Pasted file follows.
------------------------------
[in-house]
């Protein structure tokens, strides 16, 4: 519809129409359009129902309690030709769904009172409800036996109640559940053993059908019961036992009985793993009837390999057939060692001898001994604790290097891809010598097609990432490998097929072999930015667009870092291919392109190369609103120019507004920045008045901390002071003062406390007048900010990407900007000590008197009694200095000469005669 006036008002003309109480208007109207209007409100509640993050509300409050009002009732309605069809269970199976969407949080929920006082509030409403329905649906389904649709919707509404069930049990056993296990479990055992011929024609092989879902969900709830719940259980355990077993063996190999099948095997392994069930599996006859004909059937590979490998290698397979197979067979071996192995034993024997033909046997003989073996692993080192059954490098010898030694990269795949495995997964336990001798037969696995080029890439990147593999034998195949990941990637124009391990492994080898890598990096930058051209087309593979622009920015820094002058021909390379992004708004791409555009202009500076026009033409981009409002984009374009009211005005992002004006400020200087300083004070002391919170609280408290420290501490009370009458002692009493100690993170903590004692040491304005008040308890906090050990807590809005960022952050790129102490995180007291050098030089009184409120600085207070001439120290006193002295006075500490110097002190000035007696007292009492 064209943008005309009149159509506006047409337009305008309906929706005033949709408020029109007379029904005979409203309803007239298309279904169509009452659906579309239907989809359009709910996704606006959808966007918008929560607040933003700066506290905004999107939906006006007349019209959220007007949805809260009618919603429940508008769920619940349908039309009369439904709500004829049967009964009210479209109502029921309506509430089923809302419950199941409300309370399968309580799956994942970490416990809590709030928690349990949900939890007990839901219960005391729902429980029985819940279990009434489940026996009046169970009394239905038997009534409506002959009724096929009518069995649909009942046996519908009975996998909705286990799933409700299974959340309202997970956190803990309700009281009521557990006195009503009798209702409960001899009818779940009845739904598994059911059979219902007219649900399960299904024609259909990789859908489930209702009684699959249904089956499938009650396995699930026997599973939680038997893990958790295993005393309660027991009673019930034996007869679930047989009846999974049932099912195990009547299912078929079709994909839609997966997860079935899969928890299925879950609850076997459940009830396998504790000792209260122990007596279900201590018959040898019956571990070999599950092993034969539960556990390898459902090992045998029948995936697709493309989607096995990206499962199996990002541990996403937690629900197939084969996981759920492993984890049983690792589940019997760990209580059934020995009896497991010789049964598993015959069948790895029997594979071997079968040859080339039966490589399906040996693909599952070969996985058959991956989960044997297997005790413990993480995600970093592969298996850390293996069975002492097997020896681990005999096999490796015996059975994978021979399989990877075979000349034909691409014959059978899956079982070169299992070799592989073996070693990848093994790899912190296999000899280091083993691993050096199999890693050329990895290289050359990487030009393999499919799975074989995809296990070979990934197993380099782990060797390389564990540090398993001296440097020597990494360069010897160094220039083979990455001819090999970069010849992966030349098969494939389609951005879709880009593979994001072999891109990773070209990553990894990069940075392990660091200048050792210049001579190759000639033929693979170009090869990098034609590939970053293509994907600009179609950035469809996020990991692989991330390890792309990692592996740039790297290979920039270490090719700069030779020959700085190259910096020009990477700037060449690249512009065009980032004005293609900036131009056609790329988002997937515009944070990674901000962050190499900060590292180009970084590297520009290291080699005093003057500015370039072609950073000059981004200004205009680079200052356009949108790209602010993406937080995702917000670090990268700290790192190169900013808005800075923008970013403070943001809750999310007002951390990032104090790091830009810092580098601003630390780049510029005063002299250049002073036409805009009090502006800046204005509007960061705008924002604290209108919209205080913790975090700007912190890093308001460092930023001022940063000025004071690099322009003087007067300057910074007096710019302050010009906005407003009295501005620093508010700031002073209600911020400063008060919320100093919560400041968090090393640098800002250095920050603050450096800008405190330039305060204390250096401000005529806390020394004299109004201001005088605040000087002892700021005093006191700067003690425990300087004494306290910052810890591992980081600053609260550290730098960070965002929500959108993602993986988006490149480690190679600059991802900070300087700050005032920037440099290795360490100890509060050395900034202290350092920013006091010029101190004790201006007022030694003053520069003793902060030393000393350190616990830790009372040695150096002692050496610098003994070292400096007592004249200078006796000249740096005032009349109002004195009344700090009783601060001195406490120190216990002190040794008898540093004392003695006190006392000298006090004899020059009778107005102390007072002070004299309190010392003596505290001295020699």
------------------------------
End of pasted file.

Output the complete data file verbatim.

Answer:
[in-house]
């Protein structure tokens, strides 16, 4: 519809129409359009129902309690030709769904009172409800036996109640559940053993059908019961036992009985793993009837390999057939060692001898001994604790290097891809010598097609990432490998097929072999930015667009870092291919392109190369609103120019507004920045008045901390002071003062406390007048900010990407900007000590008197009694200095000469005669 006036008002003309109480208007109207209007409100509640993050509300409050009002009732309605069809269970199976969407949080929920006082509030409403329905649906389904649709919707509404069930049990056993296990479990055992011929024609092989879902969900709830719940259980355990077993063996190999099948095997392994069930599996006859004909059937590979490998290698397979197979067979071996192995034993024997033909046997003989073996692993080192059954490098010898030694990269795949495995997964336990001798037969696995080029890439990147593999034998195949990941990637124009391990492994080898890598990096930058051209087309593979622009920015820094002058021909390379992004708004791409555009202009500076026009033409981009409002984009374009009211005005992002004006400020200087300083004070002391919170609280408290420290501490009370009458002692009493100690993170903590004692040491304005008040308890906090050990807590809005960022952050790129102490995180007291050098030089009184409120600085207070001439120290006193002295006075500490110097002190000035007696007292009492 064209943008005309009149159509506006047409337009305008309906929706005033949709408020029109007379029904005979409203309803007239298309279904169509009452659906579309239907989809359009709910996704606006959808966007918008929560607040933003700066506290905004999107939906006006007349019209959220007007949805809260009618919603429940508008769920619940349908039309009369439904709500004829049967009964009210479209109502029921309506509430089923809302419950199941409300309370399968309580799956994942970490416990809590709030928690349990949900939890007990839901219960005391729902429980029985819940279990009434489940026996009046169970009394239905038997009534409506002959009724096929009518069995649909009942046996519908009975996998909705286990799933409700299974959340309202997970956190803990309700009281009521557990006195009503009798209702409960001899009818779940009845739904598994059911059979219902007219649900399960299904024609259909990789859908489930209702009684699959249904089956499938009650396995699930026997599973939680038997893990958790295993005393309660027991009673019930034996007869679930047989009846999974049932099912195990009547299912078929079709994909839609997966997860079935899969928890299925879950609850076997459940009830396998504790000792209260122990007596279900201590018959040898019956571990070999599950092993034969539960556990390898459902090992045998029948995936697709493309989607096995990206499962199996990002541990996403937690629900197939084969996981759920492993984890049983690792589940019997760990209580059934020995009896497991010789049964598993015959069948790895029997594979071997079968040859080339039966490589399906040996693909599952070969996985058959991956989960044997297997005790413990993480995600970093592969298996850390293996069975002492097997020896681990005999096999490796015996059975994978021979399989990877075979000349034909691409014959059978899956079982070169299992070799592989073996070693990848093994790899912190296999000899280091083993691993050096199999890693050329990895290289050359990487030009393999499919799975074989995809296990070979990934197993380099782990060797390389564990540090398993001296440097020597990494360069010897160094220039083979990455001819090999970069010849992966030349098969494939389609951005879709880009593979994001072999891109990773070209990553990894990069940075392990660091200048050792210049001579190759000639033929693979170009090869990098034609590939970053293509994907600009179609950035469809996020990991692989991330390890792309990692592996740039790297290979920039270490090719700069030779020959700085190259910096020009990477700037060449690249512009065009980032004005293609900036131009056609790329988002997937515009944070990674901000962050190499900060590292180009970084590297520009290291080699005093003057500015370039072609950073000059981004200004205009680079200052356009949108790209602010993406937080995702917000670090990268700290790192190169900013808005800075923008970013403070943001809750999310007002951390990032104090790091830009810092580098601003630390780049510029005063002299250049002073036409805009009090502006800046204005509007960061705008924002604290209108919209205080913790975090700007912190890093308001460092930023001022940063000025004071690099322009003087007067300057910074007096710019302050010009906005407003009295501005620093508010700031002073209600911020400063008060919320100093919560400041968090090393640098800002250095920050603050450096800008405190330039305060204390250096401000005529806390020394004299109004201001005088605040000087002892700021005093006191700067003690425990300087004494306290910052810890591992980081600053609260550290730098960070965002929500959108993602993986988006490149480690190679600059991802900070300087700050005032920037440099290795360490100890509060050395900034202290350092920013006091010029101190004790201006007022030694003053520069003793902060030393000393350190616990830790009372040695150096002692050496610098003994070292400096007592004249200078006796000249740096005032009349109002004195009344700090009783601060001195406490120190216990002190040794008898540093004392003695006190006392000298006090004899020059009778107005102390007072002070004299309190010392003596505290001295020699």